The success with SAT solvers has emboldened researchers to consider
problems related to, but more difficult
than SAT. The most promising of these
is Satisfiability Modulo Theories (SMT)
that has received significant attention
in recent years.
In SAT, the variables are assumed to
be constrained only by the clauses in
the formula. SMT extends SAT by considering the case when the variables
may be connected by one or more underlying theories. For example, consider the formula (x1 ∧ Øx2 ∧ x3). This
formula is clearly satisfiable with (x1 =
1, x2=0, x3= 1). However, if x1, x2 and x3
represent the following relationships
among the real variables y1 and y2:
x1: y1 <0
x2: y1 + y2 < 1
x3: y2 < 0
Then, in fact, there is no assignment
to y1 and y2 for which (x1 = 1, x2=0, x3= 1),
i.e., y1 and y2 cannot be both negative
and their sum at least one. Thus, the
original formula is unsatisfiable given
this underlying relationship. In this
example, the specific theory used to
determine the validity of a satisfying
assignment is Linear Real Arithmetic.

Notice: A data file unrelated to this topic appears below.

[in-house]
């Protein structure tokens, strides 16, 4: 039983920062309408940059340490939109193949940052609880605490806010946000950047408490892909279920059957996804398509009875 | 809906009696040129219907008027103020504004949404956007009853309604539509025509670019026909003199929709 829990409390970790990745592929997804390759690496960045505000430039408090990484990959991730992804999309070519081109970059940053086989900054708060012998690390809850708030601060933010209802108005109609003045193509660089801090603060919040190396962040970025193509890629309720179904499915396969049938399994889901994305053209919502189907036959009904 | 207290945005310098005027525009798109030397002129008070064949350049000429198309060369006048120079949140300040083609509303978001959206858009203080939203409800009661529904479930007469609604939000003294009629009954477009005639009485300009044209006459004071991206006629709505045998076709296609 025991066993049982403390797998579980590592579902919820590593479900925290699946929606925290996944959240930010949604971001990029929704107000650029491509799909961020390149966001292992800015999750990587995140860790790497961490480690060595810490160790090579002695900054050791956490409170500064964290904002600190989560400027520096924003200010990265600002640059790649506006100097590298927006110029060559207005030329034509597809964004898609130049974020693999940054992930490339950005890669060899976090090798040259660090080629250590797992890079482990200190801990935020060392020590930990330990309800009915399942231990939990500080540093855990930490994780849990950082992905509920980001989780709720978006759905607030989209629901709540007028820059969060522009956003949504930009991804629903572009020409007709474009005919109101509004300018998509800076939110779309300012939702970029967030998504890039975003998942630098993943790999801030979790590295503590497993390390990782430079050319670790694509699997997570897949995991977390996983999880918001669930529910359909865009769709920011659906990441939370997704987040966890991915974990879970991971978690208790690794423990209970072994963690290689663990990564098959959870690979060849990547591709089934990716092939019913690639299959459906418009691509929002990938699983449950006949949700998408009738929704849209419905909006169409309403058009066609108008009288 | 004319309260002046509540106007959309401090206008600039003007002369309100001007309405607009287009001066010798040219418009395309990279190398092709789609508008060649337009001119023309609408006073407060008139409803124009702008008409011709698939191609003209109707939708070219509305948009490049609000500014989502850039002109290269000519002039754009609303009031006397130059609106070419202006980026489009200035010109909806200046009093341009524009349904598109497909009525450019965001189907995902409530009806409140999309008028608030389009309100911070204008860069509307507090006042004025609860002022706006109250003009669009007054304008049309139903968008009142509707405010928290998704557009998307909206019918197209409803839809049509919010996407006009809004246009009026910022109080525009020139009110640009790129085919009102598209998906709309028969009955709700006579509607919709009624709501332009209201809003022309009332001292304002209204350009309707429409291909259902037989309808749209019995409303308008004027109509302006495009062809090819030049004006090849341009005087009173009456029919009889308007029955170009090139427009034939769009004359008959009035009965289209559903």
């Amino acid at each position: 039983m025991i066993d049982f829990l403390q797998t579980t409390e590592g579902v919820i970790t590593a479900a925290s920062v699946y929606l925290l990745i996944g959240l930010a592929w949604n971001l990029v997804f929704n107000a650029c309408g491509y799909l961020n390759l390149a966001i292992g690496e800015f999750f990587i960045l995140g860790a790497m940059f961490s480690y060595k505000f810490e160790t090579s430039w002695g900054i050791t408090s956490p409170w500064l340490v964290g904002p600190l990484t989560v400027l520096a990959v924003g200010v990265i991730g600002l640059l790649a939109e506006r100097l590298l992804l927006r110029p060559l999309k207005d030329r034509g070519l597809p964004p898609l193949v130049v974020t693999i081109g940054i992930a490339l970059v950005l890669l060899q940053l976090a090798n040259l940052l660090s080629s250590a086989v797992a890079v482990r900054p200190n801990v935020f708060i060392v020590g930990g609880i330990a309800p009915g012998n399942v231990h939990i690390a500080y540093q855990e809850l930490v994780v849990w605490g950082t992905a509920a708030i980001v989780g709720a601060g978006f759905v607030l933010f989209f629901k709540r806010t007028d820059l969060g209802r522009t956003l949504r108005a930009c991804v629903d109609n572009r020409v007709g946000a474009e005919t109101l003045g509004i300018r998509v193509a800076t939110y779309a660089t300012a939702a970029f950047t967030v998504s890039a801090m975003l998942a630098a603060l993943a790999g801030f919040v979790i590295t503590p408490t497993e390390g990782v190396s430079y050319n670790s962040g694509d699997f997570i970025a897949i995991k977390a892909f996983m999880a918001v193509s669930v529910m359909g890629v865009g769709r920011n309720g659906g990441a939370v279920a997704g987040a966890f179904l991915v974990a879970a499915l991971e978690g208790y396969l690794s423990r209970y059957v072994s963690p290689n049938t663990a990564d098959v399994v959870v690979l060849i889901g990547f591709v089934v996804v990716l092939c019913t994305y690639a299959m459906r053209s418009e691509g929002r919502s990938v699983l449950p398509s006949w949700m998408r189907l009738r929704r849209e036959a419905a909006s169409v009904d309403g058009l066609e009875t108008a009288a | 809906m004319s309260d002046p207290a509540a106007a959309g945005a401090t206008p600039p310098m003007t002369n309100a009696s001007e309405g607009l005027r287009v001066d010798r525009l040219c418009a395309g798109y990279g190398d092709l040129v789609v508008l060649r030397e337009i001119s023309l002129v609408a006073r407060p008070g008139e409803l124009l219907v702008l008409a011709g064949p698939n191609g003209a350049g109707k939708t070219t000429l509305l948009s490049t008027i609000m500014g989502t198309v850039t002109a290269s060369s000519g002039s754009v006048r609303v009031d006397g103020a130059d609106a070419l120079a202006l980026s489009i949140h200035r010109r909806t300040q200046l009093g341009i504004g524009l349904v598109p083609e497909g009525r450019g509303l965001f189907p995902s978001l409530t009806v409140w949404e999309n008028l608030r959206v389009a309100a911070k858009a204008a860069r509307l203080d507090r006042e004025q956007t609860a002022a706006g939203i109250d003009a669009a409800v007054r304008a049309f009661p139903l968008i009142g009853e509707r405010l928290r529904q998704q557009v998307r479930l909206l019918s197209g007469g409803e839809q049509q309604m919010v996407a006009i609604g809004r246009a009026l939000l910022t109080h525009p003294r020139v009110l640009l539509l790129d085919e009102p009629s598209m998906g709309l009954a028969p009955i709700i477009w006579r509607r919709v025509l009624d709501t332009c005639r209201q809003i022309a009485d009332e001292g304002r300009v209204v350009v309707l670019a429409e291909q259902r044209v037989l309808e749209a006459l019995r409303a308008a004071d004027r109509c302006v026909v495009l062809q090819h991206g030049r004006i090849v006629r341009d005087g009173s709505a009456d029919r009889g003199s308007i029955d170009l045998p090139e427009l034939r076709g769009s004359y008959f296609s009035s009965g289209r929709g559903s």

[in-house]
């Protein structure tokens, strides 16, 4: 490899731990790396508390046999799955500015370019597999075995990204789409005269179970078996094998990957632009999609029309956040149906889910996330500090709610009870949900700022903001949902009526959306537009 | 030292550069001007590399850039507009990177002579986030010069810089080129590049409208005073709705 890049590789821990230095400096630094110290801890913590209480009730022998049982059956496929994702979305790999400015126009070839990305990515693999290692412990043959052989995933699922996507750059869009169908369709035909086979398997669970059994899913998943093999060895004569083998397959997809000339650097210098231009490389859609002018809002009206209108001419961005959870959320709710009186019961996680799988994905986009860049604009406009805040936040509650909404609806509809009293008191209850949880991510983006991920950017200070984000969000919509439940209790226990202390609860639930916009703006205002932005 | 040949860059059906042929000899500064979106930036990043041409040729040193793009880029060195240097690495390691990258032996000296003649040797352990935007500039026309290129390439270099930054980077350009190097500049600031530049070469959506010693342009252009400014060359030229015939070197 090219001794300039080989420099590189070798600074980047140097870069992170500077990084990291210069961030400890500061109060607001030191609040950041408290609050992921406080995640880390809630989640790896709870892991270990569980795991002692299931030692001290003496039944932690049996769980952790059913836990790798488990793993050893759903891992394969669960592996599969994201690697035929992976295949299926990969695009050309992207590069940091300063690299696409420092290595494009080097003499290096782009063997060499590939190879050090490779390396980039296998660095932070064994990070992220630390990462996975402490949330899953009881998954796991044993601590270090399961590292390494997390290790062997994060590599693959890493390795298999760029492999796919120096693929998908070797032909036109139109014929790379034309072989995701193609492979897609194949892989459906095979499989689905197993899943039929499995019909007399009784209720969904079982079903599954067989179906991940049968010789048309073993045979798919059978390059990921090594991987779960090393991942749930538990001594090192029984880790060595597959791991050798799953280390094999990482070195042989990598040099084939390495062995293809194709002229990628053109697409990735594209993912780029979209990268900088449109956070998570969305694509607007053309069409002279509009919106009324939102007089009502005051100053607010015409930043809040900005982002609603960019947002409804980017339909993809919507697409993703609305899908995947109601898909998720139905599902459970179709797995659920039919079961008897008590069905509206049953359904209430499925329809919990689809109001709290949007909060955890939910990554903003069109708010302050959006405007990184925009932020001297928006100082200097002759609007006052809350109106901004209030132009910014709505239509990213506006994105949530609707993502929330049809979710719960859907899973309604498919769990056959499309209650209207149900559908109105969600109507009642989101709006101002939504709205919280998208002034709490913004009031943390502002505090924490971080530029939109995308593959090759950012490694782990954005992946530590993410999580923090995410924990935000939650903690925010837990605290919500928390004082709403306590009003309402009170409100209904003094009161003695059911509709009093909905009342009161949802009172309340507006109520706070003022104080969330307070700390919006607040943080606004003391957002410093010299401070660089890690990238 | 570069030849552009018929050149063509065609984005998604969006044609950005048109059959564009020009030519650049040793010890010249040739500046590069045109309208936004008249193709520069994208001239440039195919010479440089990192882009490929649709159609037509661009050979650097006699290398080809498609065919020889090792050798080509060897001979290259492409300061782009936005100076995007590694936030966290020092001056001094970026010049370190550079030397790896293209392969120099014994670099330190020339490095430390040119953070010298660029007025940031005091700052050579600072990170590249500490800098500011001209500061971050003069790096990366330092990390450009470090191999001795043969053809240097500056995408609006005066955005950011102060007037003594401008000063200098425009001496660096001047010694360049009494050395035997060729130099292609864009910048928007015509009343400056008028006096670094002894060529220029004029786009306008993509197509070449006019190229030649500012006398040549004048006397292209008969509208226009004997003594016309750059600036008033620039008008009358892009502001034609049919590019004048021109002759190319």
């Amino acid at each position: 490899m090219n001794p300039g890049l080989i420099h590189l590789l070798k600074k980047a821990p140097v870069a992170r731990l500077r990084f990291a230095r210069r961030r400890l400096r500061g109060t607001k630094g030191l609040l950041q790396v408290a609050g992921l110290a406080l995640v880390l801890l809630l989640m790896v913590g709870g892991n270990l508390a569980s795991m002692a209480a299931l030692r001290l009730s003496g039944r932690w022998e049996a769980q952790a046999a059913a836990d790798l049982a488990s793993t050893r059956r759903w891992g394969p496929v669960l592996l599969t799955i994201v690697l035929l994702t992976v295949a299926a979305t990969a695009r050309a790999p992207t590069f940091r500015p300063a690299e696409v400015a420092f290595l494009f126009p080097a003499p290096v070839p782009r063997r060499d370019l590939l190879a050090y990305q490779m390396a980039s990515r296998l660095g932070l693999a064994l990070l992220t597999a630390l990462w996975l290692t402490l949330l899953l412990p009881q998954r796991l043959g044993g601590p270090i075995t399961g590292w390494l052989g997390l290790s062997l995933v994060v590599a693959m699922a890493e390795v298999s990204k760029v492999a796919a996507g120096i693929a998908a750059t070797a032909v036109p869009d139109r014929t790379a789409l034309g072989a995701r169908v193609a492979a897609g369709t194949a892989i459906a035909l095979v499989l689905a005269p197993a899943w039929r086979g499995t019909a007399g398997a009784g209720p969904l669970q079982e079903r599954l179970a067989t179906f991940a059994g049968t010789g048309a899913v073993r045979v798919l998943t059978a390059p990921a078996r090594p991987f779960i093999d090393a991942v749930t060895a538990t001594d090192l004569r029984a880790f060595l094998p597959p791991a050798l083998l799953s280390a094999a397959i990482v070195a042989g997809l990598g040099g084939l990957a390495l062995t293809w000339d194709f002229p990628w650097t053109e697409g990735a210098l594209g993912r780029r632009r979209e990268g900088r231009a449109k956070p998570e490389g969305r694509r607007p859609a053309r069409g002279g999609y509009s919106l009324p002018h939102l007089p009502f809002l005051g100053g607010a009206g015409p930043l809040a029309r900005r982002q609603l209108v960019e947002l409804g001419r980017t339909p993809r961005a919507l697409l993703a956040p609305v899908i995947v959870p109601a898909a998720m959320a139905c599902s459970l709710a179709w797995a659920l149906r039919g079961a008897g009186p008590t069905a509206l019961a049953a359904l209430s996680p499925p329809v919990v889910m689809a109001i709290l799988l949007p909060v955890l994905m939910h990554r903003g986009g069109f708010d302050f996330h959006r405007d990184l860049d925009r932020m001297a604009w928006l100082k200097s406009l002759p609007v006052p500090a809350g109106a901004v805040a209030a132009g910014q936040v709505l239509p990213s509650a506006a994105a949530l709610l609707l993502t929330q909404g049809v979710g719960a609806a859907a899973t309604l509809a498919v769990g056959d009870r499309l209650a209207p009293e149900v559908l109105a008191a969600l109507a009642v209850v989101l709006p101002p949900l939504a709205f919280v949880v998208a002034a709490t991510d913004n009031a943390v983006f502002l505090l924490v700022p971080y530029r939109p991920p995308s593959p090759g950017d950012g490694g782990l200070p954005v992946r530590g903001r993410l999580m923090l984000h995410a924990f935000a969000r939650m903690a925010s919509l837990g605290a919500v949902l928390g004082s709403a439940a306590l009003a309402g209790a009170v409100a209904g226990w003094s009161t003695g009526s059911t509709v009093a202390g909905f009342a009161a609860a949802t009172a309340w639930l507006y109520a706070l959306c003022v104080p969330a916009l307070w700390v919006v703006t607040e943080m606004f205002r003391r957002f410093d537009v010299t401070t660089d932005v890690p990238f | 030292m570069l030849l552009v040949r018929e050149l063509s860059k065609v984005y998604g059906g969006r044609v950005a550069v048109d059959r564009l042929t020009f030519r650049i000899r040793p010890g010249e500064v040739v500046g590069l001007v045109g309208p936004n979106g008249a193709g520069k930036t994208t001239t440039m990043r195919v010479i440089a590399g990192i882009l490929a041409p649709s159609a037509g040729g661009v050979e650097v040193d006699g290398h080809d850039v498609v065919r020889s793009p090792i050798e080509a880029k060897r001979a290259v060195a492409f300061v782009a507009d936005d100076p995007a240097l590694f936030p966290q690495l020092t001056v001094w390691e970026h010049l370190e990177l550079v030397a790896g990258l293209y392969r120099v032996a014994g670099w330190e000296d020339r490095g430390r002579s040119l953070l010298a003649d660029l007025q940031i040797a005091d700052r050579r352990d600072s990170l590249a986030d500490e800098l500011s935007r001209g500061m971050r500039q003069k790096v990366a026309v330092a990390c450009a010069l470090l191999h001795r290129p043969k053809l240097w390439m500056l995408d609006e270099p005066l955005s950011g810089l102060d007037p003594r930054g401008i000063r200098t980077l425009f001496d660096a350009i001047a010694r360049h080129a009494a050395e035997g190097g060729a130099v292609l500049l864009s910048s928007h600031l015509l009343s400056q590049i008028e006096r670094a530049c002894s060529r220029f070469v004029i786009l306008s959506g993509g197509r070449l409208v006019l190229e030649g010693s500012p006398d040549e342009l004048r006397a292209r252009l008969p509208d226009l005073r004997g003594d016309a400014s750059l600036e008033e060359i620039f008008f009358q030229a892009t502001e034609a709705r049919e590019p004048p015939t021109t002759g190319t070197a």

Emerging SMT solvers can incorporate
reasoning for a range of theories such
as Linear Integer Arithmetic, Difference Logic, Arrays, Lists, Uninterpreted
Functions and many others, including
1 The theoretical
difficulty depends on the specific theories considered. SMT is seeing rapid
progress and initial commercial use in
The success with SAT has led to its
widespread commercial use in certain
domains such as design and verification of hardware and software systems.
There is even a sense in parts of the
computer science community that this
problem has been successfully tamed
in practice. This is probably too optimistic a view. There are still enough
instances that are difficult for current
solvers, and it is unclear if they will be
able to handle the change in scale/na-ture of instances from yet unseen domains. However, there is definitely a
sense of confidence that we will be able
to continue to strengthen our solvers.
Given its theoretical hardness, the
practical success of SAT has come as a
surprise to many in the computer science community. The combination of
strong practical drivers and open competition in this experimental research
effort created enough momentum to
overcome the pessimism based on theory. Can we take these lessons to other
problems and domains?
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Sharad Malik ( firstname.lastname@example.org) is a professor in
the Department of electrical engineering at Princeton
university, Princeton, nJ.
Lintao Zhang ( email@example.com) is a researcher at
Microsoft research asia, beijing, China.